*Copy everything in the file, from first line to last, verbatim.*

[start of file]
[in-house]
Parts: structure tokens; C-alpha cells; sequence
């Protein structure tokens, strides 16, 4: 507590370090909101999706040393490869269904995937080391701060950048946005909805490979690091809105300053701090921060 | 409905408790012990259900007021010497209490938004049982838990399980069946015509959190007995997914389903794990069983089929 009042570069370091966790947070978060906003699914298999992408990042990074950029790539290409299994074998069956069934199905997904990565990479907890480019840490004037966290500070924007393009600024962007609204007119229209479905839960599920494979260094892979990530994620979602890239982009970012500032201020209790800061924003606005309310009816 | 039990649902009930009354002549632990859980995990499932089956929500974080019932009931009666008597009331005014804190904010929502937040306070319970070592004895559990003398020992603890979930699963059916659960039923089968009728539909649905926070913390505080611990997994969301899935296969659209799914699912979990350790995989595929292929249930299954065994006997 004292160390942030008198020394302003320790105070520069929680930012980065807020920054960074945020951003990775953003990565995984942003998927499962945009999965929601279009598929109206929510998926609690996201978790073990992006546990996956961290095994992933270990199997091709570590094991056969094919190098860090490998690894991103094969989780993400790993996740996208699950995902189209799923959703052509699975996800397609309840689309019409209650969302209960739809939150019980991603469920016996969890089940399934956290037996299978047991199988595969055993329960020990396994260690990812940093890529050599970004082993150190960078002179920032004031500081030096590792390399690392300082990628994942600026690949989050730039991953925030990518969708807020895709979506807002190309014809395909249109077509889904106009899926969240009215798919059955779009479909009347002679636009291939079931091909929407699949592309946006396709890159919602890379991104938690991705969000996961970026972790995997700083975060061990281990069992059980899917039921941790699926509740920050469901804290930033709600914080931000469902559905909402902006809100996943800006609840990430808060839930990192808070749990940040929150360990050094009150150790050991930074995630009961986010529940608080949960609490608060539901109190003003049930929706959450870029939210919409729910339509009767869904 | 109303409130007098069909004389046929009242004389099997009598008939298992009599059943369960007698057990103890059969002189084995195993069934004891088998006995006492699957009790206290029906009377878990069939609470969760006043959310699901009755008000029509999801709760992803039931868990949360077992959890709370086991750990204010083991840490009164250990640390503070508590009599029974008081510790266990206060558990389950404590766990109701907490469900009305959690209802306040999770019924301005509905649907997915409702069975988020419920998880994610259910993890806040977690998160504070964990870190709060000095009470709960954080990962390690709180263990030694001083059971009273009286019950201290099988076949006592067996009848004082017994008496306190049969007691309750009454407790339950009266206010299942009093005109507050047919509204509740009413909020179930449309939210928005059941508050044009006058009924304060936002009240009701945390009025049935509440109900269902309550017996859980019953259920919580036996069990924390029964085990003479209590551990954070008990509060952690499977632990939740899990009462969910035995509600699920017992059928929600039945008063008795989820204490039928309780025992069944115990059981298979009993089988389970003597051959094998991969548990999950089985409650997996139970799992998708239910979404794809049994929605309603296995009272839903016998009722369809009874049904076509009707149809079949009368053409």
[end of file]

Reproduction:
[in-house]
Parts: structure tokens; C-alpha cells; sequence
């Protein structure tokens, strides 16, 4: 507590370090909101999706040393490869269904995937080391701060950048946005909805490979690091809105300053701090921060 | 409905408790012990259900007021010497209490938004049982838990399980069946015509959190007995997914389903794990069983089929 009042570069370091966790947070978060906003699914298999992408990042990074950029790539290409299994074998069956069934199905997904990565990479907890480019840490004037966290500070924007393009600024962007609204007119229209479905839960599920494979260094892979990530994620979602890239982009970012500032201020209790800061924003606005309310009816 | 039990649902009930009354002549632990859980995990499932089956929500974080019932009931009666008597009331005014804190904010929502937040306070319970070592004895559990003398020992603890979930699963059916659960039923089968009728539909649905926070913390505080611990997994969301899935296969659209799914699912979990350790995989595929292929249930299954065994006997 004292160390942030008198020394302003320790105070520069929680930012980065807020920054960074945020951003990775953003990565995984942003998927499962945009999965929601279009598929109206929510998926609690996201978790073990992006546990996956961290095994992933270990199997091709570590094991056969094919190098860090490998690894991103094969989780993400790993996740996208699950995902189209799923959703052509699975996800397609309840689309019409209650969302209960739809939150019980991603469920016996969890089940399934956290037996299978047991199988595969055993329960020990396994260690990812940093890529050599970004082993150190960078002179920032004031500081030096590792390399690392300082990628994942600026690949989050730039991953925030990518969708807020895709979506807002190309014809395909249109077509889904106009899926969240009215798919059955779009479909009347002679636009291939079931091909929407699949592309946006396709890159919602890379991104938690991705969000996961970026972790995997700083975060061990281990069992059980899917039921941790699926509740920050469901804290930033709600914080931000469902559905909402902006809100996943800006609840990430808060839930990192808070749990940040929150360990050094009150150790050991930074995630009961986010529940608080949960609490608060539901109190003003049930929706959450870029939210919409729910339509009767869904 | 109303409130007098069909004389046929009242004389099997009598008939298992009599059943369960007698057990103890059969002189084995195993069934004891088998006995006492699957009790206290029906009377878990069939609470969760006043959310699901009755008000029509999801709760992803039931868990949360077992959890709370086991750990204010083991840490009164250990640390503070508590009599029974008081510790266990206060558990389950404590766990109701907490469900009305959690209802306040999770019924301005509905649907997915409702069975988020419920998880994610259910993890806040977690998160504070964990870190709060000095009470709960954080990962390690709180263990030694001083059971009273009286019950201290099988076949006592067996009848004082017994008496306190049969007691309750009454407790339950009266206010299942009093005109507050047919509204509740009413909020179930449309939210928005059941508050044009006058009924304060936002009240009701945390009025049935509440109900269902309550017996859980019953259920919580036996069990924390029964085990003479209590551990954070008990509060952690499977632990939740899990009462969910035995509600699920017992059928929600039945008063008795989820204490039928309780025992069944115990059981298979009993089988389970003597051959094998991969548990999950089985409650997996139970799992998708239910979404794809049994929605309603296995009272839903016998009722369809009874049904076509009707149809079949009368053409």